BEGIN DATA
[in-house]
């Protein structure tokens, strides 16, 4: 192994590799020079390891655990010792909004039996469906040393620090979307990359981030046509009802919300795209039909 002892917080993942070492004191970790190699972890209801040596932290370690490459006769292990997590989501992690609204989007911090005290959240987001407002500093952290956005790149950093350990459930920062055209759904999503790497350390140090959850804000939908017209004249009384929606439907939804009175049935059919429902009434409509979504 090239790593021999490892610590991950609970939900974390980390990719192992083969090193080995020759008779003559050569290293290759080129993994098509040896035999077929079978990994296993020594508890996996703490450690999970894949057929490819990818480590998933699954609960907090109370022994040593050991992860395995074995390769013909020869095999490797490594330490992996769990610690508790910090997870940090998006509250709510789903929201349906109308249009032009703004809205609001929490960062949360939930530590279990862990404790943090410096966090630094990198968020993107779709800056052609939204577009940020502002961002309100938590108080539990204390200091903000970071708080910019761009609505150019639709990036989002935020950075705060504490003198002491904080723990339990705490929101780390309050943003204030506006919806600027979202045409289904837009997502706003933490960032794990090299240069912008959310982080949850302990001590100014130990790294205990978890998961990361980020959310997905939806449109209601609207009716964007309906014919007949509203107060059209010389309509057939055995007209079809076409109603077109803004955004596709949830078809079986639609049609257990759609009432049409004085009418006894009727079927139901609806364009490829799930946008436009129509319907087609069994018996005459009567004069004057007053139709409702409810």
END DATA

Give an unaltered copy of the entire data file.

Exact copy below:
[in-house]
């Protein structure tokens, strides 16, 4: 192994590799020079390891655990010792909004039996469906040393620090979307990359981030046509009802919300795209039909 002892917080993942070492004191970790190699972890209801040596932290370690490459006769292990997590989501992690609204989007911090005290959240987001407002500093952290956005790149950093350990459930920062055209759904999503790497350390140090959850804000939908017209004249009384929606439907939804009175049935059919429902009434409509979504 090239790593021999490892610590991950609970939900974390980390990719192992083969090193080995020759008779003559050569290293290759080129993994098509040896035999077929079978990994296993020594508890996996703490450690999970894949057929490819990818480590998933699954609960907090109370022994040593050991992860395995074995390769013909020869095999490797490594330490992996769990610690508790910090997870940090998006509250709510789903929201349906109308249009032009703004809205609001929490960062949360939930530590279990862990404790943090410096966090630094990198968020993107779709800056052609939204577009940020502002961002309100938590108080539990204390200091903000970071708080910019761009609505150019639709990036989002935020950075705060504490003198002491904080723990339990705490929101780390309050943003204030506006919806600027979202045409289904837009997502706003933490960032794990090299240069912008959310982080949850302990001590100014130990790294205990978890998961990361980020959310997905939806449109209601609207009716964007309906014919007949509203107060059209010389309509057939055995007209079809076409109603077109803004955004596709949830078809079986639609049609257990759609009432049409004085009418006894009727079927139901609806364009490829799930946008436009129509319907087609069994018996005459009567004069004057007053139709409702409810």